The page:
Re: [WEB SECURITY] The Möbius Defense, the end of Defense in Depth

Walt Williams walt.williams at gmail.com
Wed Jul 8 15:41:36 EDT 2009


On Wed, Jul 8, 2009 at 2:47 PM, Pete Herzog<lists at isecom.org> wrote:
>
> But you do agree it meets the definition of DiD as layered security,
> right? I think that's part of the problem. When you back a security
> model and find it is flawed like that it's time to question why. I'm
> sure you and many people on this list have had that palmface moment
> when they see multiple firewalls lined linearly on the network or AV
> on EVERYTHING as interpretations of "layered security". In the first
> example the layer is taken literally and in the other it's taken
> logically and both wrong. My point is that this set up is perfectly
> correct by definition with multiple levels of defense and it still was
> not good. You say so yourself. Looking at this matter with fresh eyes,
> you will see that the problem isn't so much that it's the wrong
> controls for the interaction but rather WHERE the interaction takes
> place. Suddenly, the SQL server is its own perimeter. (Logically we
> can say it's part of the perimeter.) This isn't because the logical
> layers don't make sense but because the interaction is directly
> between the external user and the DB abusing the trust relationship
> with the web server.
>

But you are making a logical but bad assumption on the part of the
relationship between the web application and the database.  If the
developers have done their job right, and it is our job to make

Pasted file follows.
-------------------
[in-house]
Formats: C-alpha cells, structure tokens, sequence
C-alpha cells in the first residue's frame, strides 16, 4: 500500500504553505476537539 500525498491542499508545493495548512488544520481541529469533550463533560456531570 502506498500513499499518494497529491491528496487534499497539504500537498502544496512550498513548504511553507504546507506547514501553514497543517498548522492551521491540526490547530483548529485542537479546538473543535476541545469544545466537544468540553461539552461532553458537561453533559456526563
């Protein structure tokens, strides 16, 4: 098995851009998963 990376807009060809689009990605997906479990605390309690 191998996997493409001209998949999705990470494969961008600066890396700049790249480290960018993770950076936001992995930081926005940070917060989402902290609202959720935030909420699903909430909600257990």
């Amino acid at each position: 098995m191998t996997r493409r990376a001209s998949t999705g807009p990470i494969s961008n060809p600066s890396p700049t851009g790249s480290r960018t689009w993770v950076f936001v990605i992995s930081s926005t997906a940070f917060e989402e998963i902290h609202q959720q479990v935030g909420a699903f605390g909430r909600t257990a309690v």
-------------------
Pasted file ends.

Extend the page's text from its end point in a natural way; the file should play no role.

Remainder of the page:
certain of that, then the web application only shows the data that is
owned by the account in question, and any sql injection attacks will
fail because of the following defenses:

WAF - which really is good at detecting and preventing that sort of thing
Web application input validation -  there are a variety of frameworks
which will prevent injection attacks
Database only executing predefined queries through stored procedures
on behalf of the specific credentialed user, returning only those
records owned by the user in question.

Any half way decent web application will have those components.
Claiming that the only defense of the database is encryption is
ignoring stored procedures and a properly defined data architecture
where data is owned by database accounts and the web application
doesn't authenticate into the database so much as allow the
authenticated user controlled access to their data within the
application.

It is not even necessary for the defined accounts to be accounts
within the database, but LDAP accounts will work just fine if the data
models and application is built properly.

DiD works, but it requires that no component of the application is
ever considered trusted.  Your strawman presumes a trust relationship
which should never exist in a well designed web application.

-- 
Walt Williams, CISSP, SSCP
Ergo inimicus vobis factus sum, verum dicens vobis?

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